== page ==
NC State and Maryland claim spots at Easterns next month.
February 21, 2018 by Hugo Sowder in Recap with 0 comments
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While several of the region’s top teams were in Florida for Warm-Up this past weekend, Easterns Qualifier probably gave the best sneak peak into the middle tier of Atlantic Coast Regionals we’ll have before the Series. The tournament finalists, NC State and Maryland, built upon their solid performances earlier this month at Queen City Tune Up, with both teams showing off depth and implementing systems that will serve them well down the stretch of the season as they hunt for bids. They were by no means perfect, but both teams left Sunday with a path to improvement and a sense of anticipation for the weeks ahead.
Up And Down Weekend For NC State
#25 NC State’s third tournament of 2018 was a bit of a roller coaster. While State ultimately took care of business this weekend with a second straight Easterns Qualifier victory, they also showed off the same vulnerabilities that have plagued this squad for the past couple of seasons. A 15-8 rout of Maryland in the final showed the Wolfpack playing some of its best ultimate; other Sunday bracket games showed State at its worst, unwilling to work the disc up against zones and opting to throw into double coverage. It was a strange contrast fueled in part by the familiarity that has been bred between State and its Atlantic Coast rivals. Chippiness and physical play abounded in their game against South Carolina and State was nearly brought down by the Gamecocks on double game point after being up 9-3.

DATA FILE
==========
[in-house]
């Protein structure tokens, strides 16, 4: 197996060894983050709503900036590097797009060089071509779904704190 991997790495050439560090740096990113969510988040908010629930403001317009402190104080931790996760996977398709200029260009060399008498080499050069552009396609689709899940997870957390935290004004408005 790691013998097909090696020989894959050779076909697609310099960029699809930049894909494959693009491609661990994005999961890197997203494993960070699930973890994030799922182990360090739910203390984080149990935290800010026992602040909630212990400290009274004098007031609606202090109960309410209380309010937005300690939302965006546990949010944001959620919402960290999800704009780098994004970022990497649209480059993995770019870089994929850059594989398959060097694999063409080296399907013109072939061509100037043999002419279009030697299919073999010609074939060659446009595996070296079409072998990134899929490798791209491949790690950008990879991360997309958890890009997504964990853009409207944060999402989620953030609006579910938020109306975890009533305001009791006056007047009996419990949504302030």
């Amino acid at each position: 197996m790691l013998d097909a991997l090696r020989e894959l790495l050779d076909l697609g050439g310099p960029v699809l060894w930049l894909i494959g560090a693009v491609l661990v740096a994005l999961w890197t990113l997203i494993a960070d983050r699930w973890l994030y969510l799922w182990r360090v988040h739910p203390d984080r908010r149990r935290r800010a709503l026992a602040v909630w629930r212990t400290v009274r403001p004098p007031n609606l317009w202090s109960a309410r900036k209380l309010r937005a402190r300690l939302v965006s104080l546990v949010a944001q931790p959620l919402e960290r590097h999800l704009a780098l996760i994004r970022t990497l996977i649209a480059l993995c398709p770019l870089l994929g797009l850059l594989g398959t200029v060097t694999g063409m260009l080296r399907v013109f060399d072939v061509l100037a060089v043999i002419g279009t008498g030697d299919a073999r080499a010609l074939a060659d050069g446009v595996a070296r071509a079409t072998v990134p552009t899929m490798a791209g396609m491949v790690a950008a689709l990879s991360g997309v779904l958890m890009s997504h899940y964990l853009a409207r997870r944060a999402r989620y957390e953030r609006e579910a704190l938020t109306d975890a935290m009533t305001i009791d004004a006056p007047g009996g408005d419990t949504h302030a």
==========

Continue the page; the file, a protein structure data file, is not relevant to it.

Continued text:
Despite the vulnerabilities, State’s players showed a great deal of resilience; by the time they reached the final, they were missing six players to injuries—including center handler David Jones, who injured his wrist against South Carolina. Sophomore Rhys Gretsch and junior Bailey Laberteaux guided State’s offense from the backfield, with Gretsch putting on a spectacular showcase of skill for State’s D-line offense, throwing a combined seven assists or hockey assists against Maryland. Shifting other offensive pieces over to the D line helped State settle in and attack their opponents with a variety of set plays off of a turn. Maryland gave way quickly to State’s powerful D-line offense and was never truly in the game after the first half.
“I think that loss from last year is still pretty fresh on our minds,” said Gretsch after the final, referring to State’s loss in the game-to-go at 2017 Regionals. “I think about it just about every day so we’re working as hard as we can.”
Maryland’s Depth Earning Results
Maryland had another promising weekend, advancing to the final and playing what was the game of the tournament against Georgia Tech in quarterfinals. Coach Darryl Stanley was very pleased with his team’s depth and exuded confidence in Maryland’s reliance on the entirety of their roster.
“That’s probably what I’ve been the most impressed with,” he said after Maryland’s 16-14 win over Georgia Tech. “We don’t really have a super star that we’re singularly reliant on.”
Maryland was able to handle the windy conditions in Myrtle Beach capably enough with a steady backfield that made short work of zones thrown at them. Consistency and the quest for more dominant performances out of players like fifth year Alex Liu will be the key to Maryland’s success down the stretch. While it’s nice having a dependable roster, the lack of elite star power could pose a challenge for the squad at Easterns where they will definitely face the very thing they take pride in lacking.
Tribe On A Quest
Of the other quarterfinalists, Georgia Tech Tribe showed the most promise this weekend. Georgia Tech’s 16-14 loss to Maryland was undoubtedly the best game of the tournament, but certainly not Tribe’s only good performance. On Saturday, they beat NC State 11-10, showing off greater consistency on offense in a windy first round. Aside from those two games, Tech dominated all comers, ending the weekend with a +31 point differential.
“Once their offense got going, they were hard to stop,” said NC State coach Garrett Dyer.